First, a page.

I have a core 2 duo so...yeah :). I still think I am going for an IB 3770k for my new rig.
brotkasten
A bitter, cynical, safe moist as dude
(04-28-2012, 03:32 AM)
brotkasten's Avatar

Originally Posted by ParityBit

I have a core 2 duo so...yeah :). I still think I am going for an IB 3770k for my new rig.

I'm still using my launch Q6600, but I don't really see the benefit for me to get an IB over SB. For the price of the i5 IB I'm getting an i7 SB + RAM, so it's the better deal for me. Not a fair comparison, since I bought used, but still. The Maximus V will make it great, though.
Kadey
Mrs. Harvey
(04-28-2012, 03:32 AM)
Kadey's Avatar
Yeah. I have my 2500k at 4.4ghz. So getting a 3770k and overclocking to that wouldn't be so much problematic? I do need more video encoding prowess so.
surly
Banned
(04-28-2012, 03:36 AM)
surly's Avatar

Originally Posted by ParityBit

Has anyone decided to get a SB instead of an IB?

I'm contemplating it. I really don't know what to do. It seems that IB gives you a slight performance boost, but then SB gives you better overclocking performance which maybe negates the reason for buying an IB chip. Right now I'm probably going to be buying a 3770K, but I'm open to being swayed into buying a SB chip instead.
Hazaro
relies on auto-aim
(04-28-2012, 03:52 AM)
Hazaro's Avatar

Originally Posted by Kadey

Yeah. I have my 2500k at 4.4ghz. So getting a 3770k and overclocking to that wouldn't be so much problematic? I do need more video encoding prowess so.

A 3770K to 4.4Ghz shouldn't be a problem. But you could also get a used 2600K for less and do the same clocks for 5% less speed. Up to you.
ParityBit
Member
(04-28-2012, 04:03 AM)
ParityBit's Avatar

Originally Posted by surly

I'm contemplating it. I really don't know what to do. It seems that IB gives you a slight performance boost, but then SB gives you better overclocking performance which maybe negates the reason for buying an IB chip. Right now I'm probably going to be buying a 3770K, but I'm open to being swayed into buying a SB chip instead.

As of right now, the only Overclocking I _think_ I am going to do is based on what my mobo does (P8Z77-V Deluxe) I feel the same way though.
PerZona
Member
(04-28-2012, 04:37 AM)
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Originally Posted by surly

I'm contemplating it. I really don't know what to do. It seems that IB gives you a slight performance boost, but then SB gives you better overclocking performance which maybe negates the reason for buying an IB chip. Right now I'm probably going to be buying a 3770K, but I'm open to being swayed into buying a SB chip instead.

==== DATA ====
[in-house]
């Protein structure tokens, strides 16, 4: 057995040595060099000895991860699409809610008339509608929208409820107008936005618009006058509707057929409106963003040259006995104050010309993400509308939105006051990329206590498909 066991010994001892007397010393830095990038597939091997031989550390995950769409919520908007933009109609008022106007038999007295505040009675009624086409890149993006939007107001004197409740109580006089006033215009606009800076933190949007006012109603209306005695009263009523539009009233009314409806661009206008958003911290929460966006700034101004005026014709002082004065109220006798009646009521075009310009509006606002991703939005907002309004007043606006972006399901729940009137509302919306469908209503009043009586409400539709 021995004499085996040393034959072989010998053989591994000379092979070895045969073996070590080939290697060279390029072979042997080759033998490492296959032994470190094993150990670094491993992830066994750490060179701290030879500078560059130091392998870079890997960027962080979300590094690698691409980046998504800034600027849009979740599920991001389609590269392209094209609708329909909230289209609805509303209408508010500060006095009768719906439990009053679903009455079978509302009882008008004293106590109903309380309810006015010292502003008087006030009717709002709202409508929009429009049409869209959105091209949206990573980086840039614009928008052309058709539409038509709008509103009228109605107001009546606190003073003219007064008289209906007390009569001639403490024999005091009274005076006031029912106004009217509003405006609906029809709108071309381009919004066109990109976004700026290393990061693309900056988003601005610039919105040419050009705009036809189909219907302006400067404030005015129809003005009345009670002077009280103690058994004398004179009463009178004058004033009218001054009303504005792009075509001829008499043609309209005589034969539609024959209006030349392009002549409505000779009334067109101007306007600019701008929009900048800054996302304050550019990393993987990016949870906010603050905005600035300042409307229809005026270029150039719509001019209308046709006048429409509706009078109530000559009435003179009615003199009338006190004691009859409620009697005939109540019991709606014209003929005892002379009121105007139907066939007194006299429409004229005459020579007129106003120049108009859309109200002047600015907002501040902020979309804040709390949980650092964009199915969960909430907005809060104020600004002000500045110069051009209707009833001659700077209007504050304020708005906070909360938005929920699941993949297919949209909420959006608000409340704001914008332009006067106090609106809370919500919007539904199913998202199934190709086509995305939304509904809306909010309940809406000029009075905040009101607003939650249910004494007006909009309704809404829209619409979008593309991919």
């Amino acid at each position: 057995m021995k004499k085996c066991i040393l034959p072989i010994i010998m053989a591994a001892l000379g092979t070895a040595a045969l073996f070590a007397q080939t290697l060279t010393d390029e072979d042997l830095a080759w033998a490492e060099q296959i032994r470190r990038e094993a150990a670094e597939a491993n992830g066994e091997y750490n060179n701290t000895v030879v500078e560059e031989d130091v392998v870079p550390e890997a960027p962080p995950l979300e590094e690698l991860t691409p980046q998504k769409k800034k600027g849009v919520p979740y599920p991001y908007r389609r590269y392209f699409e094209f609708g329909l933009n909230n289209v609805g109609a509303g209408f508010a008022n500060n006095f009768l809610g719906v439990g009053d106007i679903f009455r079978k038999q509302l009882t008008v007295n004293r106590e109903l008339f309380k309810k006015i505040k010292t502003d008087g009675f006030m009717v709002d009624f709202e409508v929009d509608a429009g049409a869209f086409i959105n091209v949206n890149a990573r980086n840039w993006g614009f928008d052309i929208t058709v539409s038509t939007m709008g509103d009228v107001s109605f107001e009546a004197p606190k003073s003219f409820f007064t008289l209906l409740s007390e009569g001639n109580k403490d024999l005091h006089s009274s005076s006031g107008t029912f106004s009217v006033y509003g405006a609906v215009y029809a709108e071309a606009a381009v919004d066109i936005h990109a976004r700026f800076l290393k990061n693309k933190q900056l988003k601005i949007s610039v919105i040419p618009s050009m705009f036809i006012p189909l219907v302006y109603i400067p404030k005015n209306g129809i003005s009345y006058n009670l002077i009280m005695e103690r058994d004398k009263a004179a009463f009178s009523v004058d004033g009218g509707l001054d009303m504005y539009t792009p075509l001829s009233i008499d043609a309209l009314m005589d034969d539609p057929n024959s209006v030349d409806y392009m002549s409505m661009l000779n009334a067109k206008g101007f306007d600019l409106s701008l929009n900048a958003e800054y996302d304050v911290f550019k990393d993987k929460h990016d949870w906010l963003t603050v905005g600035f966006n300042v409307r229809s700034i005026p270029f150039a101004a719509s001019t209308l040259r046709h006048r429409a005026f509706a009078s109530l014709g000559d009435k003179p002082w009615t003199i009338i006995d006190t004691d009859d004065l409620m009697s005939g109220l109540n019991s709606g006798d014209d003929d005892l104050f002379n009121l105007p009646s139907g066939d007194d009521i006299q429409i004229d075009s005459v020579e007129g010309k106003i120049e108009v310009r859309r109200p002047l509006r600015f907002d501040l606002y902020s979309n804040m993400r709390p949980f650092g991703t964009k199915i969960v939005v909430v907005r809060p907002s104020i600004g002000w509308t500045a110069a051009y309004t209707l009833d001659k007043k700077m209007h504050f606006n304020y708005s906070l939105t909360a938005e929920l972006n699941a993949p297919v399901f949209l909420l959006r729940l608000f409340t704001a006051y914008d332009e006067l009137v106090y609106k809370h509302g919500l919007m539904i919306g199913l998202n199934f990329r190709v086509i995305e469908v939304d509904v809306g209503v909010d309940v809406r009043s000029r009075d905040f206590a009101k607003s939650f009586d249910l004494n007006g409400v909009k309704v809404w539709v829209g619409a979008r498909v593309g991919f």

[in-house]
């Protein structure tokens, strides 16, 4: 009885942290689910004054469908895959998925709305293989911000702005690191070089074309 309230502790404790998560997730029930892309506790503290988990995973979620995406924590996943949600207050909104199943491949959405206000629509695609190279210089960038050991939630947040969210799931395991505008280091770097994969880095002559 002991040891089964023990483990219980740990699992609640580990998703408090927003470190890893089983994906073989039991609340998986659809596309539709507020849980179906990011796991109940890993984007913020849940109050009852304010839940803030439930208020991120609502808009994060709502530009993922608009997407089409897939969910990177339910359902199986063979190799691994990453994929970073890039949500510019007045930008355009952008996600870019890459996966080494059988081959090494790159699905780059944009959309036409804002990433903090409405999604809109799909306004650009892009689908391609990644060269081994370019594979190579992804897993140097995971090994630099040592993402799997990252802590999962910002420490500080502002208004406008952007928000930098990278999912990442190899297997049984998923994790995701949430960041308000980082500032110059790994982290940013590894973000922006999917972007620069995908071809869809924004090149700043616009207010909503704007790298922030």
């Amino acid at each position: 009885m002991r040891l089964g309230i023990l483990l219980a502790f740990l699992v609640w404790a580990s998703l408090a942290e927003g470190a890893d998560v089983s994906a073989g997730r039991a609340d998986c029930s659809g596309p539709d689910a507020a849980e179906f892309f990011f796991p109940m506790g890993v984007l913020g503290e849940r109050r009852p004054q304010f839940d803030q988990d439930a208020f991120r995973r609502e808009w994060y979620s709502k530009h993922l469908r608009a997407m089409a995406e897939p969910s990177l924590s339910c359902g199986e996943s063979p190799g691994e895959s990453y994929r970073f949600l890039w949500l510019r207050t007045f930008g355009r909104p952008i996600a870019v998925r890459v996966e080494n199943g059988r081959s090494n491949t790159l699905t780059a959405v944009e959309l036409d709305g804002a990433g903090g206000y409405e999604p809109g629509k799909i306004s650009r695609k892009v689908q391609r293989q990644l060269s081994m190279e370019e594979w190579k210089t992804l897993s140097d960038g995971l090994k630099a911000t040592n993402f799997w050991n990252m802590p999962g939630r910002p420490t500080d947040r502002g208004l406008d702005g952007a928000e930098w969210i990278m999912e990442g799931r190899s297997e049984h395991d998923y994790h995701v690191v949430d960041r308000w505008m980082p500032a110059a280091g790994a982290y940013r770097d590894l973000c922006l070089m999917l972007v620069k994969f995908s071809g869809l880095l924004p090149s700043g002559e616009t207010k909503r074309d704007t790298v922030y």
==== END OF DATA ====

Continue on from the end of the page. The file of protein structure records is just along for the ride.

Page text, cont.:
I feel exactly the same as you...:(
sk3
Member
(04-28-2012, 05:27 AM)
sk3's Avatar

Originally Posted by Edvardelis

Despite being two days away there isn't a peep from any of the retailers.

I'm thinking of going to the local MicroCenter on Sunday but I have no idea if they'll even have any in stock or if they'd sell out by the time I got there...

This is what I will be doing. They've had a ton of time to stock these things, I've seen a couple reports of stores having these even before LAST sunday. I don't think there will be any shortages, and Intel has always said 29th 29th 29th, so that shit better be on sale when they open the doors sunday morning.

Microcenter is the only place by me that sells this sort of stuff, so its them or newegg.
dr. apocalipsis
Member
(04-28-2012, 06:27 AM)
dr. apocalipsis's Avatar

Originally Posted by ·feist·

Agreed, though I wasn't the one stating misinformation, and presenting it as if it were in some way absolute. And, no, neither are my counterpoints. That's also clear.

I've posted several links disputing your remarks, and you've chosen to disavow them, make claims of suicide runs, and added qualifiers that have nothing to do with your initial three-point claim, and the fact that it was flawed. It wasn't even necessary to venture into Bulldozer air/water clocks, or extreme cooling of different Intel/AMD CPU generations to show that.

Trying to later on modify things with points such as percentage of overclock, or performance per watt, doesn't change your original blanket statement, or my reply to it.

Ok. I will start by the end. Now I get your point. You are just lying, trying to manipulate and misinforming.

1. - Yorkfield performs better than Deneb. You agree. Closed point.